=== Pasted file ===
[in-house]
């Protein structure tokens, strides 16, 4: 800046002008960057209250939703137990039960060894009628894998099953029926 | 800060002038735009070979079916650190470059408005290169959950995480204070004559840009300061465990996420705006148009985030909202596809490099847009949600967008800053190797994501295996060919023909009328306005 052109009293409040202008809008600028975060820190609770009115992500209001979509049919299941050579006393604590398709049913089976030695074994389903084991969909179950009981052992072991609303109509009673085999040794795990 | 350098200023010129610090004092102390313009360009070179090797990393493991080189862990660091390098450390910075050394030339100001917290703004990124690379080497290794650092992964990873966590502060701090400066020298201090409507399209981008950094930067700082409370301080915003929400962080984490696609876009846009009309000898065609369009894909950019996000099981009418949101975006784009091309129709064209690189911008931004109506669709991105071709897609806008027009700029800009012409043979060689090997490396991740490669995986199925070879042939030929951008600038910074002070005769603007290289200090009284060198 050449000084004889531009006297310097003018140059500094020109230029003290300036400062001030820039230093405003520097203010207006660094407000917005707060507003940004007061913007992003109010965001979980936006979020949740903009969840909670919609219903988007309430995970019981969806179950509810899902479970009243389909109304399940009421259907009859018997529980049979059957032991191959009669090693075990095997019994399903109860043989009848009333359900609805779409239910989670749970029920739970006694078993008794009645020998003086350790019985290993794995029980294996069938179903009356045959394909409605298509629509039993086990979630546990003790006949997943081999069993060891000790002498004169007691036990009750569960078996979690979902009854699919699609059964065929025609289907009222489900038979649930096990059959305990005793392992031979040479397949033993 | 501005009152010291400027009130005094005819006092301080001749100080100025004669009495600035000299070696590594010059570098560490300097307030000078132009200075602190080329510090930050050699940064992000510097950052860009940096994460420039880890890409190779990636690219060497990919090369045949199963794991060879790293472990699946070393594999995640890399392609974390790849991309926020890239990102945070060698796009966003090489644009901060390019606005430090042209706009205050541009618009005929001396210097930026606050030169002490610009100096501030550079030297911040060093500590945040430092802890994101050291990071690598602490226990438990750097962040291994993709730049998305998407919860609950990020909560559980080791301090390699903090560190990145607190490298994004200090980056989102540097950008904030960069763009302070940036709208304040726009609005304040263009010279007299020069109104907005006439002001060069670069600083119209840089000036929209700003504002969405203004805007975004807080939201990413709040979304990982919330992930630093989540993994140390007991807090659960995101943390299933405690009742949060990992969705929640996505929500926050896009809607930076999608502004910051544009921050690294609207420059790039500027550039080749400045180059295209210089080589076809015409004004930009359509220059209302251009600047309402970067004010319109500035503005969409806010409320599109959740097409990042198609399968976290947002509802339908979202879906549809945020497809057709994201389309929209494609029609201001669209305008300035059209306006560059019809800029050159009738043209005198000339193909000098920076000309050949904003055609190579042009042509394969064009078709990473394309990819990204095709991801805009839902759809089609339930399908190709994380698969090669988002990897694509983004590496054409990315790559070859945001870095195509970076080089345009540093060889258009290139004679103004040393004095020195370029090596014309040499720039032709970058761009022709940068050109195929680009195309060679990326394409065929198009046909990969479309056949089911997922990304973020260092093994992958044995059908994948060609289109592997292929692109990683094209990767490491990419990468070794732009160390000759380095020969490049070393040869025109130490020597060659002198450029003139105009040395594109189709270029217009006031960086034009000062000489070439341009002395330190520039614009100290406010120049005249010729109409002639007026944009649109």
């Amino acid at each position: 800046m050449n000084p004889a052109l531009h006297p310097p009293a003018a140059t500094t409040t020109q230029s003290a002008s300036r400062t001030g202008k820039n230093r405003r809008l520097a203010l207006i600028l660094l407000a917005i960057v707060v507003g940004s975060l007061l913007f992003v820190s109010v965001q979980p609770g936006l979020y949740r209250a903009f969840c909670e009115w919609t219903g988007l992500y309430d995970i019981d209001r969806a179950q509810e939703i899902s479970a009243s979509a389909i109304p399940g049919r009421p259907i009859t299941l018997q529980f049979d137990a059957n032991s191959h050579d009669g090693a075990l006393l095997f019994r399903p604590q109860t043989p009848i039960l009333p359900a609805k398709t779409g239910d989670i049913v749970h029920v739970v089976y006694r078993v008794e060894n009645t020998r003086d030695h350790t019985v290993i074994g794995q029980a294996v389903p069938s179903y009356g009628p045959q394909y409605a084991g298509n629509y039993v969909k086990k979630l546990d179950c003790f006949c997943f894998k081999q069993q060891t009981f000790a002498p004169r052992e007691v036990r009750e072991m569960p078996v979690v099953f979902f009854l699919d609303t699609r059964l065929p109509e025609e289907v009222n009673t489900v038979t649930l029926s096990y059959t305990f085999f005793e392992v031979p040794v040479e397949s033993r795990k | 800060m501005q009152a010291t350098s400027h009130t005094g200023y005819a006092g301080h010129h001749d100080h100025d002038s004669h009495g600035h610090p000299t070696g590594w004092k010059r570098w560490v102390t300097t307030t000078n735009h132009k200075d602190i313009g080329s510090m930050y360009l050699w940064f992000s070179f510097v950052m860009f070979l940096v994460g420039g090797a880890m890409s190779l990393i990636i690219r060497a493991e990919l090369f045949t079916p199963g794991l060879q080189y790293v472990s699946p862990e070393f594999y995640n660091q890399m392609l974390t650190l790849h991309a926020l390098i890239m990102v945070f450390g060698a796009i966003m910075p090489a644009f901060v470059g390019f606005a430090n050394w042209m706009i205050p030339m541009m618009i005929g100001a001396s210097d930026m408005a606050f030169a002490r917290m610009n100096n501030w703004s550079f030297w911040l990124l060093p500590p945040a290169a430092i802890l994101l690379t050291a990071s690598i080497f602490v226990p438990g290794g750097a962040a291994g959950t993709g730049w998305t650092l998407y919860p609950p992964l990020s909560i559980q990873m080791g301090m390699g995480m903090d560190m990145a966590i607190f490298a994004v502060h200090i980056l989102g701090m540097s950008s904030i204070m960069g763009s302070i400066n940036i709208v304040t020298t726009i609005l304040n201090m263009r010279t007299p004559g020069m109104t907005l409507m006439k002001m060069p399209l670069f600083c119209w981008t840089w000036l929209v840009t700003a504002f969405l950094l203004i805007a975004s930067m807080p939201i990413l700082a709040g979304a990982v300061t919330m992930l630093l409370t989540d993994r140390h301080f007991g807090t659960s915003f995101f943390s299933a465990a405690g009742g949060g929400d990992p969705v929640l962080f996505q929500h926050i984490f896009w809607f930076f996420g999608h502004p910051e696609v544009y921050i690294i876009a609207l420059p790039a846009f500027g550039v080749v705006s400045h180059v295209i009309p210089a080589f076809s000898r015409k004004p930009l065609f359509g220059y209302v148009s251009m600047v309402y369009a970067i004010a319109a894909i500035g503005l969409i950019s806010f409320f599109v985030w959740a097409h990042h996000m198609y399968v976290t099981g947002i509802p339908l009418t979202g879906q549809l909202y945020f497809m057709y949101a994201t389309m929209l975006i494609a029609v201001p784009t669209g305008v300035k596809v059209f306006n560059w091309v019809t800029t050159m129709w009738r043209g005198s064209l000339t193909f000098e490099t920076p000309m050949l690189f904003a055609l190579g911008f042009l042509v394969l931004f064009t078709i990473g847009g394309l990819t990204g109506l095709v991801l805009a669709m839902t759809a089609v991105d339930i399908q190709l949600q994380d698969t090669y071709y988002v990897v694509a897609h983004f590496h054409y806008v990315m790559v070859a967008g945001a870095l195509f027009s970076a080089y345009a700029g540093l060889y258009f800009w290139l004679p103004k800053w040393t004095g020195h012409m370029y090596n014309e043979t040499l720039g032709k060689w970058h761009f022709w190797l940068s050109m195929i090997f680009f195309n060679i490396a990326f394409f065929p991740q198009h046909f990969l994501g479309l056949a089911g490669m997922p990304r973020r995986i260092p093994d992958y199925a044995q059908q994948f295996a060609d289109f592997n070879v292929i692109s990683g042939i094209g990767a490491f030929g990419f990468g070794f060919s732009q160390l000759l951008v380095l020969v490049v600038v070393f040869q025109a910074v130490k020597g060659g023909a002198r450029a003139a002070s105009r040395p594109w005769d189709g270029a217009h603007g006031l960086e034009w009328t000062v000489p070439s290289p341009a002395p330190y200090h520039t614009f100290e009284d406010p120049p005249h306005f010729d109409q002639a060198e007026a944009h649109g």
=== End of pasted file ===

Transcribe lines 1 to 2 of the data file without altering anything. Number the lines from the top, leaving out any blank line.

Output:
[in-house]
């Protein structure tokens, strides 16, 4: 800046002008960057209250939703137990039960060894009628894998099953029926 | 800060002038735009070979079916650190470059408005290169959950995480204070004559840009300061465990996420705006148009985030909202596809490099847009949600967008800053190797994501295996060919023909009328306005 052109009293409040202008809008600028975060820190609770009115992500209001979509049919299941050579006393604590398709049913089976030695074994389903084991969909179950009981052992072991609303109509009673085999040794795990 | 350098200023010129610090004092102390313009360009070179090797990393493991080189862990660091390098450390910075050394030339100001917290703004990124690379080497290794650092992964990873966590502060701090400066020298201090409507399209981008950094930067700082409370301080915003929400962080984490696609876009846009009309000898065609369009894909950019996000099981009418949101975006784009091309129709064209690189911008931004109506669709991105071709897609806008027009700029800009012409043979060689090997490396991740490669995986199925070879042939030929951008600038910074002070005769603007290289200090009284060198 050449000084004889531009006297310097003018140059500094020109230029003290300036400062001030820039230093405003520097203010207006660094407000917005707060507003940004007061913007992003109010965001979980936006979020949740903009969840909670919609219903988007309430995970019981969806179950509810899902479970009243389909109304399940009421259907009859018997529980049979059957032991191959009669090693075990095997019994399903109860043989009848009333359900609805779409239910989670749970029920739970006694078993008794009645020998003086350790019985290993794995029980294996069938179903009356045959394909409605298509629509039993086990979630546990003790006949997943081999069993060891000790002498004169007691036990009750569960078996979690979902009854699919699609059964065929025609289907009222489900038979649930096990059959305990005793392992031979040479397949033993 | 501005009152010291400027009130005094005819006092301080001749100080100025004669009495600035000299070696590594010059570098560490300097307030000078132009200075602190080329510090930050050699940064992000510097950052860009940096994460420039880890890409190779990636690219060497990919090369045949199963794991060879790293472990699946070393594999995640890399392609974390790849991309926020890239990102945070060698796009966003090489644009901060390019606005430090042209706009205050541009618009005929001396210097930026606050030169002490610009100096501030550079030297911040060093500590945040430092802890994101050291990071690598602490226990438990750097962040291994993709730049998305998407919860609950990020909560559980080791301090390699903090560190990145607190490298994004200090980056989102540097950008904030960069763009302070940036709208304040726009609005304040263009010279007299020069109104907005006439002001060069670069600083119209840089000036929209700003504002969405203004805007975004807080939201990413709040979304990982919330992930630093989540993994140390007991807090659960995101943390299933405690009742949060990992969705929640996505929500926050896009809607930076999608502004910051544009921050690294609207420059790039500027550039080749400045180059295209210089080589076809015409004004930009359509220059209302251009600047309402970067004010319109500035503005969409806010409320599109959740097409990042198609399968976290947002509802339908979202879906549809945020497809057709994201389309929209494609029609201001669209305008300035059209306006560059019809800029050159009738043209005198000339193909000098920076000309050949904003055609190579042009042509394969064009078709990473394309990819990204095709991801805009839902759809089609339930399908190709994380698969090669988002990897694509983004590496054409990315790559070859945001870095195509970076080089345009540093060889258009290139004679103004040393004095020195370029090596014309040499720039032709970058761009022709940068050109195929680009195309060679990326394409065929198009046909990969479309056949089911997922990304973020260092093994992958044995059908994948060609289109592997292929692109990683094209990767490491990419990468070794732009160390000759380095020969490049070393040869025109130490020597060659002198450029003139105009040395594109189709270029217009006031960086034009000062000489070439341009002395330190520039614009100290406010120049005249010729109409002639007026944009649109």